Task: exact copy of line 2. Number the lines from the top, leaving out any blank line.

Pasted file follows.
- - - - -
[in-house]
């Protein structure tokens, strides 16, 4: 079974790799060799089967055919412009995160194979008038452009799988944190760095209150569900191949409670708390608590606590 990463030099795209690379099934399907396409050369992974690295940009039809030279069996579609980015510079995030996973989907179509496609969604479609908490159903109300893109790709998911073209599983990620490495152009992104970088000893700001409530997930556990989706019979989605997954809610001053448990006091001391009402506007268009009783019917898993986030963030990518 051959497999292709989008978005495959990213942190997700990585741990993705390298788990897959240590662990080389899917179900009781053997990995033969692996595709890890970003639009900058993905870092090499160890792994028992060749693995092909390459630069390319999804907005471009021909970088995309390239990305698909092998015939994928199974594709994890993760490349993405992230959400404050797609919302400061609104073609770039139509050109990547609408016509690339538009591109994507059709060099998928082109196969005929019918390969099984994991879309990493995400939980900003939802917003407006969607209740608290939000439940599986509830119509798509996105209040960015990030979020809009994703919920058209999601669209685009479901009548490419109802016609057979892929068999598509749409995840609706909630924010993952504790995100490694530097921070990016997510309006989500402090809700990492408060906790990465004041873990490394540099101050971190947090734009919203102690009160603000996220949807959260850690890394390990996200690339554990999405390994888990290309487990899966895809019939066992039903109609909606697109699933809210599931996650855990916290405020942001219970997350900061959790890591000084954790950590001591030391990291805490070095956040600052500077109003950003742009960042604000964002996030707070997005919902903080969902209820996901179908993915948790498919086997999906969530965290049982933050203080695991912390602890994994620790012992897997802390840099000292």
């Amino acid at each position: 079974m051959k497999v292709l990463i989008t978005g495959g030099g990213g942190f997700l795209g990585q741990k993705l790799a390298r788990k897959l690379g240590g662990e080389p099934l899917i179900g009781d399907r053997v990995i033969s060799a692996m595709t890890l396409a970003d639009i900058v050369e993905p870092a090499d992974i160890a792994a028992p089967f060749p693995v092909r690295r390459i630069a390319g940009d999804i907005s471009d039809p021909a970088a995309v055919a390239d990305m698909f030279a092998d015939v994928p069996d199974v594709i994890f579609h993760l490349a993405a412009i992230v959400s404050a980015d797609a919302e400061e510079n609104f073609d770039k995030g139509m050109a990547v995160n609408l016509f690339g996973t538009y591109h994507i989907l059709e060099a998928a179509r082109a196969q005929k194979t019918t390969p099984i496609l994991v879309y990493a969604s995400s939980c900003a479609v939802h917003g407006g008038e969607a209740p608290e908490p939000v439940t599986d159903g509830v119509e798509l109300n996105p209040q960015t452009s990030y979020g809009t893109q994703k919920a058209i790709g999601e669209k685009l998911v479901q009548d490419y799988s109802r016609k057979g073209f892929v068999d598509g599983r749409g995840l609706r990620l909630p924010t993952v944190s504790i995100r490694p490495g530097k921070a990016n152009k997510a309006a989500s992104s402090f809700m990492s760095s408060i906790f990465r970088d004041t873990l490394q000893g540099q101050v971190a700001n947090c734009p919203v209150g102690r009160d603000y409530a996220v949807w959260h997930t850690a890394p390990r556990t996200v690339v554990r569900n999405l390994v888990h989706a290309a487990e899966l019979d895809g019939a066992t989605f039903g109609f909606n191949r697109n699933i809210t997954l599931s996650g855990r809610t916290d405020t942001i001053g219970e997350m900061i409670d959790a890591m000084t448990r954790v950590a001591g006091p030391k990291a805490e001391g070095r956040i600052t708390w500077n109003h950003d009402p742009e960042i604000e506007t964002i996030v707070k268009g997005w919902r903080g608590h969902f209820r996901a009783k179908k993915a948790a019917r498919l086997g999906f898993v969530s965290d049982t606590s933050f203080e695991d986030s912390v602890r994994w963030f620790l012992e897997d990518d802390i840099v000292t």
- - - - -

């Protein structure tokens, strides 16, 4: 079974790799060799089967055919412009995160194979008038452009799988944190760095209150569900191949409670708390608590606590 990463030099795209690379099934399907396409050369992974690295940009039809030279069996579609980015510079995030996973989907179509496609969604479609908490159903109300893109790709998911073209599983990620490495152009992104970088000893700001409530997930556990989706019979989605997954809610001053448990006091001391009402506007268009009783019917898993986030963030990518 051959497999292709989008978005495959990213942190997700990585741990993705390298788990897959240590662990080389899917179900009781053997990995033969692996595709890890970003639009900058993905870092090499160890792994028992060749693995092909390459630069390319999804907005471009021909970088995309390239990305698909092998015939994928199974594709994890993760490349993405992230959400404050797609919302400061609104073609770039139509050109990547609408016509690339538009591109994507059709060099998928082109196969005929019918390969099984994991879309990493995400939980900003939802917003407006969607209740608290939000439940599986509830119509798509996105209040960015990030979020809009994703919920058209999601669209685009479901009548490419109802016609057979892929068999598509749409995840609706909630924010993952504790995100490694530097921070990016997510309006989500402090809700990492408060906790990465004041873990490394540099101050971190947090734009919203102690009160603000996220949807959260850690890394390990996200690339554990999405390994888990290309487990899966895809019939066992039903109609909606697109699933809210599931996650855990916290405020942001219970997350900061959790890591000084954790950590001591030391990291805490070095956040600052500077109003950003742009960042604000964002996030707070997005919902903080969902209820996901179908993915948790498919086997999906969530965290049982933050203080695991912390602890994994620790012992897997802390840099000292």